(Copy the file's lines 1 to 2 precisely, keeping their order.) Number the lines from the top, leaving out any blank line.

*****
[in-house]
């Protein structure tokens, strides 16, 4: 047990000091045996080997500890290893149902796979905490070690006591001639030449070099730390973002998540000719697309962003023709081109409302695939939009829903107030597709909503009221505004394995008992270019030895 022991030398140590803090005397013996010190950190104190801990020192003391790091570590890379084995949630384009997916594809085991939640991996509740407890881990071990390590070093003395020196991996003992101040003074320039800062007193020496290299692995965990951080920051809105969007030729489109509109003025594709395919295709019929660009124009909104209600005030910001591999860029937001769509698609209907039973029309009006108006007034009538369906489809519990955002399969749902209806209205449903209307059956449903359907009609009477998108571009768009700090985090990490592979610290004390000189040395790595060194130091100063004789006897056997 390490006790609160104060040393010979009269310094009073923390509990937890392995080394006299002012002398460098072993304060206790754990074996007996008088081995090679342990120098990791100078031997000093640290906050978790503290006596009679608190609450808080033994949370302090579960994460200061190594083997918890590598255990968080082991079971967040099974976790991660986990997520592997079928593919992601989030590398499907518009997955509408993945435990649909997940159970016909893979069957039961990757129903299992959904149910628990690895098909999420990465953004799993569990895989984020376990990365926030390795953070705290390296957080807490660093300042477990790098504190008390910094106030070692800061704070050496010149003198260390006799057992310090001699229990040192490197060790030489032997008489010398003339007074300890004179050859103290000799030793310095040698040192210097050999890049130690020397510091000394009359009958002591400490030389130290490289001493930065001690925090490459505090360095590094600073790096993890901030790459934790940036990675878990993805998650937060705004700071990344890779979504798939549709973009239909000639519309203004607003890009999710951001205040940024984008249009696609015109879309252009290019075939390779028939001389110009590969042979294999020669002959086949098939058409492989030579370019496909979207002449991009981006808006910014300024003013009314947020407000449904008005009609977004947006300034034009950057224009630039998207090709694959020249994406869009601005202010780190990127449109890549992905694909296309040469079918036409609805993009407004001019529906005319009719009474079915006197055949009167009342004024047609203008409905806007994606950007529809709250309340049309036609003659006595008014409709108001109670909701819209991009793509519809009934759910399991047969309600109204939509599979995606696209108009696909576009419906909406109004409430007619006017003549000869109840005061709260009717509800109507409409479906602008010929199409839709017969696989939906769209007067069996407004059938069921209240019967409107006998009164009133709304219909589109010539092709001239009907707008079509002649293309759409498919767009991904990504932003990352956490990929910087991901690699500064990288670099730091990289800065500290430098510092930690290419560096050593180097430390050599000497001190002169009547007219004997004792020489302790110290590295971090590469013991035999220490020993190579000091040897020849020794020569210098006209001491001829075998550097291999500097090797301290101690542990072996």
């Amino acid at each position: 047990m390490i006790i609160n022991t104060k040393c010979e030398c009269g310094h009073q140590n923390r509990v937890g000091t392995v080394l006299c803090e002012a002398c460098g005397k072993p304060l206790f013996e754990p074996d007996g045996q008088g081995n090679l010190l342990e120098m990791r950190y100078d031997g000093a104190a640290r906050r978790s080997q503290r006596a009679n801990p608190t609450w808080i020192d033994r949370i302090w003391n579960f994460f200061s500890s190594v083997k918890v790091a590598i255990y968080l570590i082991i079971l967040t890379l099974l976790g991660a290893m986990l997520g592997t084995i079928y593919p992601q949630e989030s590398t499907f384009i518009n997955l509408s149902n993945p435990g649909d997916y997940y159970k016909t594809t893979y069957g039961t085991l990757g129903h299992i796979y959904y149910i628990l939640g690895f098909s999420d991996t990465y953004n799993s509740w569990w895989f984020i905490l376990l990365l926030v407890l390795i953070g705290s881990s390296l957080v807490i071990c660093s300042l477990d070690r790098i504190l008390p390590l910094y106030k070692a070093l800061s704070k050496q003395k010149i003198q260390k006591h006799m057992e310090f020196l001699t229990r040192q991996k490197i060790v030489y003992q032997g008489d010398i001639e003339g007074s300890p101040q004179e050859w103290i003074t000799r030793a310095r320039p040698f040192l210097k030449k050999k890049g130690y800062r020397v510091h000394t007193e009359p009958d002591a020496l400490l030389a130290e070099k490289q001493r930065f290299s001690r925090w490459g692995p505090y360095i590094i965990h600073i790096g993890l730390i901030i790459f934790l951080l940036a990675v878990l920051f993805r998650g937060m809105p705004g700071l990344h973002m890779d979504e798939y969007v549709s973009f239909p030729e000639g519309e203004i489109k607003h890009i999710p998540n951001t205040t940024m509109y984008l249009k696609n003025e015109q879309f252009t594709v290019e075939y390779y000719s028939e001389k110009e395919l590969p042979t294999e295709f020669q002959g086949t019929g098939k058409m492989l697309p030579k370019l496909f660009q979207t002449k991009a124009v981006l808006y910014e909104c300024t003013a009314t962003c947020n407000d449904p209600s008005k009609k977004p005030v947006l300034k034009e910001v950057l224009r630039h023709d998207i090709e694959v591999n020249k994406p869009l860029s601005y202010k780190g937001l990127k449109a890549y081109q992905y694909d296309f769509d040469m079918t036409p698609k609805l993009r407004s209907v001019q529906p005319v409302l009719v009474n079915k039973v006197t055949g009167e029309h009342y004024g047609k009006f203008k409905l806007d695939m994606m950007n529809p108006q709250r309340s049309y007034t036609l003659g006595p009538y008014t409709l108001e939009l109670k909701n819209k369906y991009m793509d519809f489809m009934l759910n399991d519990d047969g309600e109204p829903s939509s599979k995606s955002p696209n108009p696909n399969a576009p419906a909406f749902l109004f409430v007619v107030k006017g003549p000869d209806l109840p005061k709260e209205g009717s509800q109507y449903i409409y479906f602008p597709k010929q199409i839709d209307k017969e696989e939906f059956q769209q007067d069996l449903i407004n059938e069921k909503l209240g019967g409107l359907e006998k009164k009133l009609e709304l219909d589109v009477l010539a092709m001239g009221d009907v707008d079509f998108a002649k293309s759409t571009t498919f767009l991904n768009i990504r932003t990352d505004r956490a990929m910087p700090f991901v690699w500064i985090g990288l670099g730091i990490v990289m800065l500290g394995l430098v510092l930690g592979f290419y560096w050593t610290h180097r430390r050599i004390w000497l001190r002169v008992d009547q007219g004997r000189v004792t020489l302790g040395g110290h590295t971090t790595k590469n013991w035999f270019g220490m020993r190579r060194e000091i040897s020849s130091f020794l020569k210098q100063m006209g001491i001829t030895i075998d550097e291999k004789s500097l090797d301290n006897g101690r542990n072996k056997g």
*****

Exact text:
[in-house]
């Protein structure tokens, strides 16, 4: 047990000091045996080997500890290893149902796979905490070690006591001639030449070099730390973002998540000719697309962003023709081109409302695939939009829903107030597709909503009221505004394995008992270019030895 022991030398140590803090005397013996010190950190104190801990020192003391790091570590890379084995949630384009997916594809085991939640991996509740407890881990071990390590070093003395020196991996003992101040003074320039800062007193020496290299692995965990951080920051809105969007030729489109509109003025594709395919295709019929660009124009909104209600005030910001591999860029937001769509698609209907039973029309009006108006007034009538369906489809519990955002399969749902209806209205449903209307059956449903359907009609009477998108571009768009700090985090990490592979610290004390000189040395790595060194130091100063004789006897056997 390490006790609160104060040393010979009269310094009073923390509990937890392995080394006299002012002398460098072993304060206790754990074996007996008088081995090679342990120098990791100078031997000093640290906050978790503290006596009679608190609450808080033994949370302090579960994460200061190594083997918890590598255990968080082991079971967040099974976790991660986990997520592997079928593919992601989030590398499907518009997955509408993945435990649909997940159970016909893979069957039961990757129903299992959904149910628990690895098909999420990465953004799993569990895989984020376990990365926030390795953070705290390296957080807490660093300042477990790098504190008390910094106030070692800061704070050496010149003198260390006799057992310090001699229990040192490197060790030489032997008489010398003339007074300890004179050859103290000799030793310095040698040192210097050999890049130690020397510091000394009359009958002591400490030389130290490289001493930065001690925090490459505090360095590094600073790096993890901030790459934790940036990675878990993805998650937060705004700071990344890779979504798939549709973009239909000639519309203004607003890009999710951001205040940024984008249009696609015109879309252009290019075939390779028939001389110009590969042979294999020669002959086949098939058409492989030579370019496909979207002449991009981006808006910014300024003013009314947020407000449904008005009609977004947006300034034009950057224009630039998207090709694959020249994406869009601005202010780190990127449109890549992905694909296309040469079918036409609805993009407004001019529906005319009719009474079915006197055949009167009342004024047609203008409905806007994606950007529809709250309340049309036609003659006595008014409709108001109670909701819209991009793509519809009934759910399991047969309600109204939509599979995606696209108009696909576009419906909406109004409430007619006017003549000869109840005061709260009717509800109507409409479906602008010929199409839709017969696989939906769209007067069996407004059938069921209240019967409107006998009164009133709304219909589109010539092709001239009907707008079509002649293309759409498919767009991904990504932003990352956490990929910087991901690699500064990288670099730091990289800065500290430098510092930690290419560096050593180097430390050599000497001190002169009547007219004997004792020489302790110290590295971090590469013991035999220490020993190579000091040897020849020794020569210098006209001491001829075998550097291999500097090797301290101690542990072996």